This analysis from Lebanon’s Daily Star, July 12, online at Kurdish Media, makes clear the dilemma of the Syrian Kurds. The fact that they are disenfranchised by the Damascus regime makes them a convenient football for White House hawks. And their demands for basic political rights are all too likely to be used as a lever for “neoliberal” reform: privatization, austerity and the rest. Or, if tensions finally explode in Syria’s corner of Kurdistan, for actual “regime change” in Damascus. Apparently the issue was grappled with at Syria’s recent Baath Party congress.
More than ever, the Syrian regime is feeling the heat of U.S. foreign policy choices and of the changing strategic situation in the Middle East. Domestically, the matter of Syria’s disenfranchised Kurds has risen to the top of the agenda, with the community showing growing confidence. The importance of the Kurdish question was particularly evident at the recent Baath Party conference, when participants agreed to address the demands of the discriminated-against Kurds. The regime of President Bashar Assad knows that the Kurds, if they choose to collaborate with the policies of the United States, can seriously threaten the regime’s authority.
Under Assad, Syria has seen the introduction of some economic reforms and a modest, though sporadic, loosening of political controls, even as genuine and broad liberalization has yet to materialize. While the Baath conference promised to resolve the issue of the stateless Kurds, estimated at 150,000-200,000 from a total Syrian Kurdish population of some 1.5 million, there remains a possibility that little real change will occur, at least not enough to fend off Syrian Kurdish pressures against the Baath regime, or those of the hawks in the Bush administration.
The matter of Syria’s Kurds has long been overshadowed by the fate of their brethren in Turkey and Iraq. However, in a constantly shifting Middle Eastern political landscape, this is now beginning to change; Syrian Kurds are in the spotlight largely because of the example of the Kurds in Iraq. Free from the grip of Saddam Hussein and thanks to years of self-rule and prosperity, Iraq’s Kurds have gained a new prominence. They became virtual kingmakers after the Iraqi elections in January – which also allowed for the election of a Kurdish regional Parliament – before seeing one of their own, Jalal Talabani, named as Iraq’s president.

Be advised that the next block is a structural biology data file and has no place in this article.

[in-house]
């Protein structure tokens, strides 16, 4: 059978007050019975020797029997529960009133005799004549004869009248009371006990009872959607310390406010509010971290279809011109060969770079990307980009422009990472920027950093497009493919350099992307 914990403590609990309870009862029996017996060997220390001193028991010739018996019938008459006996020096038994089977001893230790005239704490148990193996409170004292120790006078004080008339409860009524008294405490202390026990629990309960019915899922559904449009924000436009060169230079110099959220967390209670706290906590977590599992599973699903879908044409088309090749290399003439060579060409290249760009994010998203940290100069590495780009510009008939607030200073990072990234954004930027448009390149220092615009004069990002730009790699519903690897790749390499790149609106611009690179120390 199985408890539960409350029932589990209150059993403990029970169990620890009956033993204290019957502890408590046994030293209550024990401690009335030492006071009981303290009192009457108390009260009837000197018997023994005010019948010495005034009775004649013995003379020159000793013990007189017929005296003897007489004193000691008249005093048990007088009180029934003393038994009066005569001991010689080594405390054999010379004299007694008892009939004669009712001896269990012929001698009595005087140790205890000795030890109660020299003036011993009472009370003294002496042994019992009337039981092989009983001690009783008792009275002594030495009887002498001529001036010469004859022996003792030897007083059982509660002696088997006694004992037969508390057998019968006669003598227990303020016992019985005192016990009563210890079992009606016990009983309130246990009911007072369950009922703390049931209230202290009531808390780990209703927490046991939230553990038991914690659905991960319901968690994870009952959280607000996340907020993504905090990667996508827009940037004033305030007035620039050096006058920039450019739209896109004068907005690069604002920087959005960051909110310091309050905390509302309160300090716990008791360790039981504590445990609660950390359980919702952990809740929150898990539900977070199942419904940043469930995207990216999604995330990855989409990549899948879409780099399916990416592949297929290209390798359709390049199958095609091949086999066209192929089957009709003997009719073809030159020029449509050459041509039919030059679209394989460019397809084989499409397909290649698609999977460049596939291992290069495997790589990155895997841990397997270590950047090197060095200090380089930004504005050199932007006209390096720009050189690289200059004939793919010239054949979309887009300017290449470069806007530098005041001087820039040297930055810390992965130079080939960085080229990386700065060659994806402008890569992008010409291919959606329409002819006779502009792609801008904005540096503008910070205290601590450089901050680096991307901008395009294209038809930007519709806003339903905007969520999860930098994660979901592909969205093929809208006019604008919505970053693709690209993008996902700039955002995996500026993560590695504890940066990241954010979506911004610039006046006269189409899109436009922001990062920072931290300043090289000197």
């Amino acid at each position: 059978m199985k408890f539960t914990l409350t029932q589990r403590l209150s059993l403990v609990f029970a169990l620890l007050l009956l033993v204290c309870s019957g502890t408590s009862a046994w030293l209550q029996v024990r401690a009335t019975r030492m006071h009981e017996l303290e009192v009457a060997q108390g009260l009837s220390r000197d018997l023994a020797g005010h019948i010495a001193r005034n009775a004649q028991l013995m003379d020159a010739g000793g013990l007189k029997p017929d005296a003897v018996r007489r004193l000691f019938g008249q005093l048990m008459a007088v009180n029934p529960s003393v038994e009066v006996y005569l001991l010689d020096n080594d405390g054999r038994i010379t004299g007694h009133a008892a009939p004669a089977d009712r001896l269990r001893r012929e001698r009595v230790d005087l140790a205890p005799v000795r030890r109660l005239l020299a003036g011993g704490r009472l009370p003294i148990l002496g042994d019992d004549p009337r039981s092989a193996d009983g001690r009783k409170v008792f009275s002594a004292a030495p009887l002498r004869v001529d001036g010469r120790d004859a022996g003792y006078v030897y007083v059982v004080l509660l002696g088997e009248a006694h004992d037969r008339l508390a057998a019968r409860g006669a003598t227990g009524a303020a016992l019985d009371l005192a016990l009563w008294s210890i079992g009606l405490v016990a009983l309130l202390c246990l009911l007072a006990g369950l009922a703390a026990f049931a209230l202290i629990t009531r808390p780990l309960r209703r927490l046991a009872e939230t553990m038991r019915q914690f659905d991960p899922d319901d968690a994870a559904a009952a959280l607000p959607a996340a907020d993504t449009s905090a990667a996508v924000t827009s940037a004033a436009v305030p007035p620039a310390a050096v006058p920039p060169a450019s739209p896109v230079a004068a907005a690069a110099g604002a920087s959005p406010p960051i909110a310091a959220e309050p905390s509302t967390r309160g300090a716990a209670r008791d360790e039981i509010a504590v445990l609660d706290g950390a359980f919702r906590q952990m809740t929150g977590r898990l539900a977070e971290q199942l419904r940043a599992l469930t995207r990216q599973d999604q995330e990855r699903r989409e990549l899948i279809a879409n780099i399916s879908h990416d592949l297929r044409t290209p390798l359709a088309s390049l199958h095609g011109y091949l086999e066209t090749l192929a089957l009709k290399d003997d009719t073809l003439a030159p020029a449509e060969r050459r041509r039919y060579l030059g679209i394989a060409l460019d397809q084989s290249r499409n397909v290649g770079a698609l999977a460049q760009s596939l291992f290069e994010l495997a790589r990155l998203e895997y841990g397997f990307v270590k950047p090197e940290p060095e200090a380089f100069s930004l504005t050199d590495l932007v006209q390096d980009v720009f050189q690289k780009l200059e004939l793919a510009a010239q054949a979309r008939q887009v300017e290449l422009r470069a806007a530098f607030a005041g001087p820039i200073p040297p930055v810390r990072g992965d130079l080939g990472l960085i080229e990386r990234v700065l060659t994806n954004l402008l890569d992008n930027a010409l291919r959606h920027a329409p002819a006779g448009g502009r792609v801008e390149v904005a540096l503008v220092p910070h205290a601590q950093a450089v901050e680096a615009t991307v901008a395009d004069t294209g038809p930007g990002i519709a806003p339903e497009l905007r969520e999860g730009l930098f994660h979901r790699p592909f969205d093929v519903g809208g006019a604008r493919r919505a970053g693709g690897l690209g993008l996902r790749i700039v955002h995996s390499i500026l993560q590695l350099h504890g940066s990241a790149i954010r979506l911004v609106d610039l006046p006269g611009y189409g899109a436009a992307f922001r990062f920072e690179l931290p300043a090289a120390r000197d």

Meanwhile, Syrian Kurds continue to face decades-long restrictions, including on the use of their language. Since the advent of Law 93 of 1962, the Syrian government has classified some 160,000 Kurds as ajanib, or foreigners. They cannot vote, own property or work in government jobs. Another 75,000 or so are simply unregistered, and are known as maktoumeen, or “concealed,” having almost no civil rights. Syria had for some time sought to form an “Arab belt” between its Kurds and those in Iraq and Turkey, mindful of the cross-border influence between the communities. However, this desire was considerably undermined by the influence of Kurds from Iraq, so the Syrian Kurds are today increasingly feeling encouraged to demand more rights.
Since Kurdish rioting broke out in Qamishli in March 2004 at a football match, the atmosphere in north-eastern Syria has been tense. The mood was little improved after rioting again broke out in Aleppo last month, following the news that an outspoken Kurdish cleric, Maashouq al-Haznawi, had been killed. The Kurds blamed the Syrian government, which denied any involvement. Following the forced Syrian troop withdrawal from Lebanon after the assassination of former Lebanese Prime Minister Rafik Hariri, and amid intense international pressure, this was hardly a welcome addition to Assad’s agenda.
The Syrian regime is slowly realizing that successfully tackling the Kurdish problem is crucial for domestic stability and the country’s long-term prosperity. If unchecked, the developing situation regarding the Kurds has the potential to provoke a severe backlash. Will Bashar Assad’s regime be able to lower Kurdish expectations and dodge another bullet?
See our last post on Syria, and Syria’s Kurdish question.